The northern edge of yesterdays snow event moved further north than was originally expected with Boston and suburbs to the north and west seeing a general 1 to 2 inch snowfall. Mostly an inch or less north of the city was reported. As expected the heavier amounts fell south and southwest of Boston where 3 to 5 inches were reported across southeast Massachusetts, including Cape Cod and the Islands. A few spot 6 inch totals were reported namely in Marion and Marstons Mills.
Locally, that event was just a warm up to what follows later tonight and Wednesday. A more significant storm will impact the area with plowable snow here and perhaps an array of precipitation types across coastal locations south of the city.
Low pressure this morning is moving out of the western Gulf of Mexico and is forecast to move into the Tennessee Valley during the day. A coastal low will spin up off the coast to our south and this will become the main focus for our weather through Wednesday. The low should be centered off the Delaware coast Wednesday morning and move northeastward to be positioned southeast of Nova Scotia by evening. With high pressure to our north and colder air in place there is little doubt this will be a snow event and a significant one for many of us. There is a chance that a mix along the coast south of Boston may inch as far north as Boston for a time.
The National Weather Service has issued a Winter Storm Warning for our area that will be in effect from midnight until 6 pm Wednesday evening as winter weather returns in a big way throughout the region. The weather service is predicting a widespread 8 to 12 inches with a few isolated 14 inch totals possible. Generally, most of the media weather outlets are forecasting a widespread 6 to 12 inches of snow in our area. Also, this will not be the light fluffy snow we have experienced in the other storms this year. Expect a heavier wetter snow and that will make for more difficultly plowing, shoveling and snowblowing the white stuff.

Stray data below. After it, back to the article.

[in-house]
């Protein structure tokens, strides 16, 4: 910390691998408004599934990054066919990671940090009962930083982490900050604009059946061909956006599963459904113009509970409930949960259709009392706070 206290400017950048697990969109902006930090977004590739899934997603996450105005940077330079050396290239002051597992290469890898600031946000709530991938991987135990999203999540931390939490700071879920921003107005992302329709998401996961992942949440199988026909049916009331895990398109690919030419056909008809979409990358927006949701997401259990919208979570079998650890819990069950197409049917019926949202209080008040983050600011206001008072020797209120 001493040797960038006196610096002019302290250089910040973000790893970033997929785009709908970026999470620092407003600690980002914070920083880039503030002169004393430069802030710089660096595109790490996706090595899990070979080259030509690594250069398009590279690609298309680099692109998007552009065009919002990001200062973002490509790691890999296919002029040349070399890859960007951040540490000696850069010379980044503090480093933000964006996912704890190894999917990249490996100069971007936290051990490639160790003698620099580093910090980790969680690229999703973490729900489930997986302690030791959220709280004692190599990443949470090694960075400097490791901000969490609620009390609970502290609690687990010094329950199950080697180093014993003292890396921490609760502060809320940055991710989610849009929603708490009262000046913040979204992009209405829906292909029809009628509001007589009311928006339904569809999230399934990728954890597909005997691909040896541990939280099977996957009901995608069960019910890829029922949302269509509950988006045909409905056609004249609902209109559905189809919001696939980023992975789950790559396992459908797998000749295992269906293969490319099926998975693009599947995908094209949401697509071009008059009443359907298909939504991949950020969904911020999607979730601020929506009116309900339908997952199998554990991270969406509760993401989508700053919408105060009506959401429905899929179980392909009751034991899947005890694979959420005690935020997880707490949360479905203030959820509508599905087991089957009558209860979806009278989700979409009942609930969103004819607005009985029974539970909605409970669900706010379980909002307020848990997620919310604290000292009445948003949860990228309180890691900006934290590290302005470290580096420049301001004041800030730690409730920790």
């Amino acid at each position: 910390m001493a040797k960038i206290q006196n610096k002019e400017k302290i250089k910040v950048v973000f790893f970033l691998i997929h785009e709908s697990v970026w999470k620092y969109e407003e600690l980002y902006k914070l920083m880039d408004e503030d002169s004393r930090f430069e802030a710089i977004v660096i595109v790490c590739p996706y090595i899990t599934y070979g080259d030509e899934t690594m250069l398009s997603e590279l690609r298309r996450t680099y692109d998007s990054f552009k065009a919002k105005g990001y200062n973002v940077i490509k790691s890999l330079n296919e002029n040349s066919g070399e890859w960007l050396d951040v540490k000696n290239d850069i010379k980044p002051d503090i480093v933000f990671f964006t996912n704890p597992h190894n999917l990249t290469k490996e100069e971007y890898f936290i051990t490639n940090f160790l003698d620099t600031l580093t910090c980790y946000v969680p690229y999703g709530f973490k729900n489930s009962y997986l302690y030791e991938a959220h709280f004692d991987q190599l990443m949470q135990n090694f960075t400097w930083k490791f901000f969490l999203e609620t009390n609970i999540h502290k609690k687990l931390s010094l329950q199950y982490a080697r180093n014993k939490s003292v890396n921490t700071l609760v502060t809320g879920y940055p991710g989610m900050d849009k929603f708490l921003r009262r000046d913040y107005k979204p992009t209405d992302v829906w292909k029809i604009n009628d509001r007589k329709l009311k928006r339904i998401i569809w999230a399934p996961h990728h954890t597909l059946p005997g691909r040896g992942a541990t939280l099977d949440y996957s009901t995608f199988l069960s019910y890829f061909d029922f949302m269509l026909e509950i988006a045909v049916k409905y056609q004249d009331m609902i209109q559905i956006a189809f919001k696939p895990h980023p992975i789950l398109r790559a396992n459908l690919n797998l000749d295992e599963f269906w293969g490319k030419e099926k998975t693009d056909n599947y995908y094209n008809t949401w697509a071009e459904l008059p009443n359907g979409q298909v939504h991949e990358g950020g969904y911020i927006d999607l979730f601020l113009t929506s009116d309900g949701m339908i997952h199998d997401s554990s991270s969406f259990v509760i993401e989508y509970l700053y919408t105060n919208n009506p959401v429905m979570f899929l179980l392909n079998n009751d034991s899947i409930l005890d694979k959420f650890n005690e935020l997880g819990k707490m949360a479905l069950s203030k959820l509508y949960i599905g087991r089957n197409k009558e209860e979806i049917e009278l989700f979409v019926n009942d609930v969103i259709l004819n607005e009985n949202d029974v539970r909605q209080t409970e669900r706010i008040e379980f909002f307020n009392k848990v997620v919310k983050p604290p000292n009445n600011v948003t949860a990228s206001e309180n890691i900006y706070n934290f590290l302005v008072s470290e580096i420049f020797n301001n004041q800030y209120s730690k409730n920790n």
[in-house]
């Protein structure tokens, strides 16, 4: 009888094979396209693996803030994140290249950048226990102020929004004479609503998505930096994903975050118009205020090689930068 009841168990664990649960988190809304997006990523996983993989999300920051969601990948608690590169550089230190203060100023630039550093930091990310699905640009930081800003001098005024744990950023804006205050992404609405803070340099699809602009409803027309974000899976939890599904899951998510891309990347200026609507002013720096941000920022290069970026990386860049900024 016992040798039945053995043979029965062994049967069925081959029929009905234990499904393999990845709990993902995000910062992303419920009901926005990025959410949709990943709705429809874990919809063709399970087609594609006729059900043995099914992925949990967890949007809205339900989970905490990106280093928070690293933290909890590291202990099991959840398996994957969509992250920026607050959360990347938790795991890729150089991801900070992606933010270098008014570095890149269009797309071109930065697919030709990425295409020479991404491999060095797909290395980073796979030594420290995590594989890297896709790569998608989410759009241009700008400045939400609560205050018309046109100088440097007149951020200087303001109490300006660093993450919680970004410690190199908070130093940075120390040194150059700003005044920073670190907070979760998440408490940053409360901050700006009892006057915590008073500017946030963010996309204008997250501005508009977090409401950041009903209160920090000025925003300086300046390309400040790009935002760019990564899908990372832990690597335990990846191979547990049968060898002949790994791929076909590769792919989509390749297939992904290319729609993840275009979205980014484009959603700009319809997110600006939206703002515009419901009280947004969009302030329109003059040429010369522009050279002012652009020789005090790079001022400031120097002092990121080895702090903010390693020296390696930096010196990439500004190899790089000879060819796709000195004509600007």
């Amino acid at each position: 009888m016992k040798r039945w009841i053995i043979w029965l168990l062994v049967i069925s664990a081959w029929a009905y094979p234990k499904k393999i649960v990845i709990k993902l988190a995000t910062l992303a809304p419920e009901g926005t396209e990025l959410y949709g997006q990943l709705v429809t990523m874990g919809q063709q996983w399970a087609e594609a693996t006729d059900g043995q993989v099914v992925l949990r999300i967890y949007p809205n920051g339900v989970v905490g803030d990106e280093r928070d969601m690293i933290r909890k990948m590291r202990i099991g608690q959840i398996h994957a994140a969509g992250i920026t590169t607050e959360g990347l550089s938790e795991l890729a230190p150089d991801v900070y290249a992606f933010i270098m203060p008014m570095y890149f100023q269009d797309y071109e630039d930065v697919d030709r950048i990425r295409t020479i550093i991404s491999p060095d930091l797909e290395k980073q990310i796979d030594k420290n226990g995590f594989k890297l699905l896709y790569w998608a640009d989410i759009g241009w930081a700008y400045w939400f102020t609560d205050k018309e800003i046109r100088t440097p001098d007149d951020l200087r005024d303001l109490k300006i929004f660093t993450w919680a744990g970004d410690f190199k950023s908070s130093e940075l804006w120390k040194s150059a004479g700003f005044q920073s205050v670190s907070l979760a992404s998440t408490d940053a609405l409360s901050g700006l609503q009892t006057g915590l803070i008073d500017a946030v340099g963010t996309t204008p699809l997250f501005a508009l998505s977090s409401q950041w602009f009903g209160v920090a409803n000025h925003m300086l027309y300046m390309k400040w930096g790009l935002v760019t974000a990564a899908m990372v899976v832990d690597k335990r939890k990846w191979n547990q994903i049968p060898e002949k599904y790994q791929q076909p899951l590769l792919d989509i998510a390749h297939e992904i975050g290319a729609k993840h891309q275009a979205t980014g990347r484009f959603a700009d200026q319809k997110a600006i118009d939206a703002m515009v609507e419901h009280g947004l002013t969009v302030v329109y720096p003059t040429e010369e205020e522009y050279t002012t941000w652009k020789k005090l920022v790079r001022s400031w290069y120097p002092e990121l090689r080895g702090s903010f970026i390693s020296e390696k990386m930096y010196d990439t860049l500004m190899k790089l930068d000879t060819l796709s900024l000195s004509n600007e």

With regard to coastal flooding potential it appears unlikely at this time according to the National Weather Service. Although some splashover may occur at the time of high tide on Wednesday it does not appear flooding will be an issue in this storm. However, it is always a good idea to stay abreast of updates if you live on the immediate coast in those locales that are prone to flooding.
The onset of snow occurs after midnight. By the morning commute an inch or two will have accumulated as the snow becomes heavier during the commute. The snow will continue all day, heavy at times into the afternoon before it tapers off late day and ends Wednesday night. The snow could fall at an inch or more per hour for a few hours during the morning and early afternoon. As a result expect treacherous travel conditions and a very slow ride to work. Many school districts may cancel classes for the day.
Once the storm moves on out we can expect fair conditions and below normal temperatures Thursday and Friday. Both days the highs will struggle to reach 30 degrees with the overnight lows in the teens.
72 Hour Outlook:
Tuesday: Mostly sunny with afternoon clouds increasing. Pleasant, high temperatures in the low to mid 30s. Light northwest to west winds.
Tuesday night: Becoming cloudy. Snow developing after midnight. Cold, lows in the low to mid 20s. Light east winds.
Wednesday: Snow, heavy at times, breezy and cold. Highs in the low 30s along the coast to upper 20s inland. Northeast winds increasing to 12 to 25 mph along the coast.
Wednesday night: Snow tapers off early and ends. Lows in the low 20s. Winds backing to north then northwest at 10 to 20 mph.
Thursday and Thursday night: Fair weather. Cold, highs in the upper 20s. Overnight lows in the teens.